[thelist] Javascript or ASP? AND Tip: CF Boolean Evaluation

Joshua Olson joshua at alphashop.net
Thu Sep 20 09:42:32 CDT 2001

----- Original Message -----
From: "Pete Freitag" <pf at cfdev.com>
Subject: RE: [thelist] Javascript or ASP?

: I'd have to agree with Ray here (Server Side), This isn't a complex
: computation for the server to perform, so I don't think your saving much
: server load.  Even the slowest processors these days can execute millions
: instructions per second.  Sending lots of unnecessary data to the client
: potential much more slower, as far as total response time on the client.
: If I had more time I'd run a test, but I think you would find the server
: side would win the battle.

My own personal approach would be to run server side as well, to which I'd
add a way to have clients submit new items for inspection by me and later
addition to the list.  Yummy.

Janet, the server side approach has a few variants to consider.
1) use a database accessible by the server to drive the quote
2) compile all the quotes into a static array within the ASP page and select
one at random
3) compile the quotes into a text file (one per line), and read the file
into a server variable (array) and select one at random from that variable

Each method has its own benefits.  1 is the most difficult to setup
depending on your fluency with the database, corporate red-tape, and server
capabilities.  The benefits of using a db to drive it would ultimately
win-out as far as the range of features you could eventually work into it.

2 is the easiest to implement and for you to maintain the quotes.  However,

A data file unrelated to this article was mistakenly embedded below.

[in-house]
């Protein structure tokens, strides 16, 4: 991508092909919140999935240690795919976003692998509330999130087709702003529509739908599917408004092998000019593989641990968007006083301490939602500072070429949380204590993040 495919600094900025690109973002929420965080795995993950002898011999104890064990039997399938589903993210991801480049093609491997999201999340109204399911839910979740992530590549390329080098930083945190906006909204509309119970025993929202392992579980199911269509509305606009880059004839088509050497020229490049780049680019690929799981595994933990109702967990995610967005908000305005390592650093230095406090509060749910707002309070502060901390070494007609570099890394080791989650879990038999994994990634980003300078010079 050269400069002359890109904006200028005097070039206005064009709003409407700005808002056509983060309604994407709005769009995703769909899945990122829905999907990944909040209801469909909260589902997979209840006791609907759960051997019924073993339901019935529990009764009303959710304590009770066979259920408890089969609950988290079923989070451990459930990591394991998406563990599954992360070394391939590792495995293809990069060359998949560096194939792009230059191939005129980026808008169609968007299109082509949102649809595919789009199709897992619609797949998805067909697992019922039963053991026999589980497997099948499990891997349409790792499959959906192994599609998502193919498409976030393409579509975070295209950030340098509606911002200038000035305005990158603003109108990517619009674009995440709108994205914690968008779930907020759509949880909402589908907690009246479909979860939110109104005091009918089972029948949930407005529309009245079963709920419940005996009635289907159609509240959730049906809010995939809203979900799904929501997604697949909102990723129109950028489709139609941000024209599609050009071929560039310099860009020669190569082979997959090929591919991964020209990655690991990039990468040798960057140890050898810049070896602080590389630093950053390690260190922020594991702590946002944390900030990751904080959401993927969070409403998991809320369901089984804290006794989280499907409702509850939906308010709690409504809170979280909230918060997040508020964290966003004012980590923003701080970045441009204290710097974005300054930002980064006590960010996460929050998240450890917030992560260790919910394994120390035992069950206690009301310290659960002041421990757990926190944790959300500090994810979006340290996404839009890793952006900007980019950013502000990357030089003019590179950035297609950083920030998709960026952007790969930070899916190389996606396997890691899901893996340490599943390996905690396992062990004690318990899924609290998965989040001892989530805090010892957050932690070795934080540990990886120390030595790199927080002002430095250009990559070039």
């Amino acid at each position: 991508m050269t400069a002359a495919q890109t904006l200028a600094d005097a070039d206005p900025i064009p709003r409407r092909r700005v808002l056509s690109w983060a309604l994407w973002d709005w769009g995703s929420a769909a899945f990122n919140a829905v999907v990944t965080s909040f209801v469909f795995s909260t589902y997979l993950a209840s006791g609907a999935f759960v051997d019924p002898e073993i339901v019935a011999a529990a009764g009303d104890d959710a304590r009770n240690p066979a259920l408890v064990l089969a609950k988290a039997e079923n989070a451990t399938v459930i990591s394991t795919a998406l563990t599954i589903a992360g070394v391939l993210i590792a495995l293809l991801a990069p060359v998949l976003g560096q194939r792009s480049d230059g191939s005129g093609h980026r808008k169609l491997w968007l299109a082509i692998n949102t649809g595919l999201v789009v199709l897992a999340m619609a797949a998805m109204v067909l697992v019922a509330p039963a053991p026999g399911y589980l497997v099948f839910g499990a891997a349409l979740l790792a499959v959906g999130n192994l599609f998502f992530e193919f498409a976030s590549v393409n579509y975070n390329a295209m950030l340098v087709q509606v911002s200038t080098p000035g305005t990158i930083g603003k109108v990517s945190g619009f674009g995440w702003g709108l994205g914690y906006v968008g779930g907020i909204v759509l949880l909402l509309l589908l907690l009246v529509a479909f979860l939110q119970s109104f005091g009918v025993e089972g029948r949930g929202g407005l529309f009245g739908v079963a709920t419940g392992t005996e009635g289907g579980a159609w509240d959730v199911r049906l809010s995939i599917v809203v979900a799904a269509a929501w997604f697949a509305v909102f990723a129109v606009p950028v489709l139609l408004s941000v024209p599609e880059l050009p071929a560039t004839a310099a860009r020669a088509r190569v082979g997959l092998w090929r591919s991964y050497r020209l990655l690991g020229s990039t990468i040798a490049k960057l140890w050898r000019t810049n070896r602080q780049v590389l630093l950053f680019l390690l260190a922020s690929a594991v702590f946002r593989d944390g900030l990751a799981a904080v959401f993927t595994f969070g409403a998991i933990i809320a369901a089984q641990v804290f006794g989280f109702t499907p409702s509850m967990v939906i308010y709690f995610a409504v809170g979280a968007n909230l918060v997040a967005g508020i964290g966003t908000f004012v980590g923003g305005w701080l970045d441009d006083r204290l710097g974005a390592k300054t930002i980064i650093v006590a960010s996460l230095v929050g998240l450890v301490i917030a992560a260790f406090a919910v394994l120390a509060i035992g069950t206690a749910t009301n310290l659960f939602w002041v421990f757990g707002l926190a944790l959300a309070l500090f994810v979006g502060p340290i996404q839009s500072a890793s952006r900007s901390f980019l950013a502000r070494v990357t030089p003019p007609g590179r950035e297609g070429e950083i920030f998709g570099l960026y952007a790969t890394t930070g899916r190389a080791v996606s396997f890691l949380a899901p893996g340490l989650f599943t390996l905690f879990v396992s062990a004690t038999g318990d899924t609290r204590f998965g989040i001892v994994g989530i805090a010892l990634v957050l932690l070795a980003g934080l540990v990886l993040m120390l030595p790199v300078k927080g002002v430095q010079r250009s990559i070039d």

is you be nearly impossible to hand off the task of maintaining the list of
quotes to a non-computer savvy individual.

3 is middle ground.  It is fairly straightforward to implement and it is a
very simple matter to make a shortcut to the text file for someone else in
the company to update the list of quotes--one per line.  You could even
automate the process of the updating the server variable by checking the
timestamp on the file... if it's newer than the one recorded last time you
read the file, re-read the file.

If you stick to JS, your best approach would be to create the quotes in a JS
array, offload the code into an include file, and link it into the page.
The function you call would select an index in the array and
document.write() the quote to the page.  The downside is very similar to #2
above... easy for you to maintain, tough to delegate.

As far as the speed issues that have been posted, they really should be
negligible once you consider page caching in the browser and the size of the
included file.  If you have 50 quotes at 512 bytes a piece, then the total
is only 25k.  At 100mbps intranet speed... very fast.



<tip type="ColdFusion">
More of a "did you know this?" than anything else.

If you set

<cfset test = "yes"> or <cfset text = "true">


<cfif test IS "1"> evaluates to true.

and if you set

<cfset test = "no"> or <cfset text = "false">


<cfif test IS "0"> evaluates to true.

But the other way doesn't work.  eg, if you set

<cfset test = "1">


<cfif test IS "no"> and <cfif test IS "false"> evaluate to false;


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